Working in a digital marketing agency, I am surrounded by Mac users—to say that the number of Macs outweighs the number of PCs in the office is an understatement. Since starting at Launch over 2 years ago, I’ve felt a “little” pressure to make the switch to a Mac. It’s not that I didn’t want to switch. I was just quite comfortable with my PC, and I had myself convinced that the learning curve was going to be a pretty high mountain to climb. I was always “too busy” and had too many projects on my plate… there wasn’t time to learn an entirely new computer AND get my work done!
However, when my old PC really started slowing down and developed a rather annoying green vertical line down the center of the screen, I decided it was time to take the plunge. Asking for a new MacBook was a humbling experience, and the Mac devotees I work with just smiled when they heard those words coming from a PC fan.
THE GOOD NEWS
The very first thing I noticed (and still appreciate) is that starting up a Mac is a breeze. With my PC, I’d have to turn it on about 5-10 minutes before I wanted to start working. I knew it would have to go through the whole boot-up process and would take its sweet time doing it. Not anymore! My speedy little MacBook is ready to roll before I’ve even grabbed my first cup of coffee.
I also quickly learned that my fears of an enormous learning curve were unfounded. The Mac has some great tutorials for people just like me—those making the switch from a PC. After watching a few tutorials and hitting up some co-workers for tips and tricks, I was easily on my way within a couple of days.
I really thought I’d miss the standard Windows programs, but I have to say that the applications on my new Mac are so user-friendly and intuitive that I haven’t really missed anything I had on my PC. And with thousands of applications available for Mac, anything I may need in the future can simply be downloaded from the Mac App Store.
Speaking of downloading… that is a piece of cake! No more downloading a file, saving it, finding where I saved it, double-clicking, and so on. One click and an app is downloaded AND installed. It really doesn’t get any easier than that!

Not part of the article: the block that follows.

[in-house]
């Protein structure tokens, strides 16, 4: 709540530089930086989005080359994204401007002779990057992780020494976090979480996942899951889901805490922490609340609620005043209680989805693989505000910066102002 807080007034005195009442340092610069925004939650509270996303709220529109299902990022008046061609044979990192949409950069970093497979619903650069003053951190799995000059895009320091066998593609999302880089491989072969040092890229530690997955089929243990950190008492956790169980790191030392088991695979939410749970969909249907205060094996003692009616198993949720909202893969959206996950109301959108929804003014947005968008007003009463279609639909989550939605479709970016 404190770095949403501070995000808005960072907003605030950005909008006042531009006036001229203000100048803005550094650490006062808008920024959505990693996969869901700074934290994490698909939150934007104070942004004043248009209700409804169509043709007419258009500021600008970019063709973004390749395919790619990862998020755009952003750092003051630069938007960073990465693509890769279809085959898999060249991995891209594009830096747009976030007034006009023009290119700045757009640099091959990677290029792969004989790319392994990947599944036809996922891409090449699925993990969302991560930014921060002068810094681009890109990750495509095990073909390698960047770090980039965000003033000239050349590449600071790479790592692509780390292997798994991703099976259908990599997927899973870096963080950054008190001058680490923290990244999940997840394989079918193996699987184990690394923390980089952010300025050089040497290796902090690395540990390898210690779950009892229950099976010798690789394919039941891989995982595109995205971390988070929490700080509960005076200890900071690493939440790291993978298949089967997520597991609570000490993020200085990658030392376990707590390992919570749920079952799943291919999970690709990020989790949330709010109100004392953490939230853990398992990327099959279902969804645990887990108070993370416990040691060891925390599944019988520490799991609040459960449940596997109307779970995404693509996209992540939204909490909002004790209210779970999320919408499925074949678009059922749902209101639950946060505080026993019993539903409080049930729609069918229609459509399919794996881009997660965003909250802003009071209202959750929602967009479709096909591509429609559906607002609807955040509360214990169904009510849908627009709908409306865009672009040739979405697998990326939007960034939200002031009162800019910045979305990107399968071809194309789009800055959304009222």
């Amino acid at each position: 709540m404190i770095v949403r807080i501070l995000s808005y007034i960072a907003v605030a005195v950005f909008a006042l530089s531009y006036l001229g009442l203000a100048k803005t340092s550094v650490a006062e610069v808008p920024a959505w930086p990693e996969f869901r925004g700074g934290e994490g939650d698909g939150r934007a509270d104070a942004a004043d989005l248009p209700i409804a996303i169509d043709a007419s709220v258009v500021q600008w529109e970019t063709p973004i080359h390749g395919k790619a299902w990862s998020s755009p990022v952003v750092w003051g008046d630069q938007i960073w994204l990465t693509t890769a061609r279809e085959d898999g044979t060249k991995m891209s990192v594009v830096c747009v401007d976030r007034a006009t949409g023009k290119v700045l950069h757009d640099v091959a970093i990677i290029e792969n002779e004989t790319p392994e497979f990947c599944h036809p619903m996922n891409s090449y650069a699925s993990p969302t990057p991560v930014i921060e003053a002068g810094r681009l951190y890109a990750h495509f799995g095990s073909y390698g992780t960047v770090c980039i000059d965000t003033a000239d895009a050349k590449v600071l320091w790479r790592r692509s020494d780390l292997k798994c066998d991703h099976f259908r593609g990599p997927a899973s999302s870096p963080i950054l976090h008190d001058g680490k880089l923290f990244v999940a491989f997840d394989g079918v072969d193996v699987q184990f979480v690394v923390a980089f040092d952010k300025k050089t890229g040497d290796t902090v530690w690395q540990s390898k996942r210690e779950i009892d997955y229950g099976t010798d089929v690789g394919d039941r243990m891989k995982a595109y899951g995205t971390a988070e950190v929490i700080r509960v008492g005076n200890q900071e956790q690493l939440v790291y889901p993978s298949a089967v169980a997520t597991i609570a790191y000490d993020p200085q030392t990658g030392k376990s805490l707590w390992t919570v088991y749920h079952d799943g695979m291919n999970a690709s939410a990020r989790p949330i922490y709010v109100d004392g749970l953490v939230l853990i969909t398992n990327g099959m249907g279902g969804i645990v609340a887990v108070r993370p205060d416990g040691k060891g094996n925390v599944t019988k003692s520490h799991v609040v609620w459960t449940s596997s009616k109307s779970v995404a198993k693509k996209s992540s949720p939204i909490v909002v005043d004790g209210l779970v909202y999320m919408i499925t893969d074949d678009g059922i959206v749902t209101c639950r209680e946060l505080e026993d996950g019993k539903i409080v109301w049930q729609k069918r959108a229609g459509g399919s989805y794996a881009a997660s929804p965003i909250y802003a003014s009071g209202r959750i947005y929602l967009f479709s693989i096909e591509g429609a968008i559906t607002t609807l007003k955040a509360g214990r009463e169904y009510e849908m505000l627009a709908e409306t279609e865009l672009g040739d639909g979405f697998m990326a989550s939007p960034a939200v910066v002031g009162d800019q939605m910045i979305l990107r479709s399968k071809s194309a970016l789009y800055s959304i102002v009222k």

That brings me to one of my favorite things about the Mac: Spotlight Search. Wow. Need to find a file or folder on your machine? This feature searches your entire computer for a query or filename at lightning speed, and then shows you the results neatly broken down by the type (folder, document, image, etc.). On my PC, I used to DREAD having to search for something because I knew it would take hours (okay… minutes that seemed like hours), and it would mean not being able to use the computer while it was searching. Needless to say, Spotlight Search is just one more reason to love the Mac.
This doesn’t mean the PC-to-Mac transition was flawless though. The biggest struggle for me in moving from my PC to a Mac was, without a doubt, adjusting to the new shortcut keys. After 20+ years of using the Control key for my shortcuts, I now had to re-train myself to use the CMD key (which is right next to the spacebar). My memory struggled with this a bit, but we got there. I actually still prefer the location of the Control key as far as ease of use, but that’s only a minor win for the PC.
My other struggle was (and still is) the trackpad. Most of the Mac trackpad’s gestures are quite foreign to me, given the fact that I simply scrolled and clicked on my PC. The Mac trackpad has so many options that I can’t remember them all. It’s frustrating at times… so I keep my external mouse handy. Maybe too handy. Being fairly attached to the external mouse is not helping me learn the Mac’s extra trackpad functions that quickly, but watching my co-workers work their magic on their Macs gives me hope that the trackpad will be intuitive enough for me to learn it all eventually!
To my surprise, my learning curve hasn’t been anywhere near what I thought it would be. Just like with technology in general, I’m still learning something new every day on the Mac. But, I must admit: now that I’ve switched, I don’t think I could ever go back.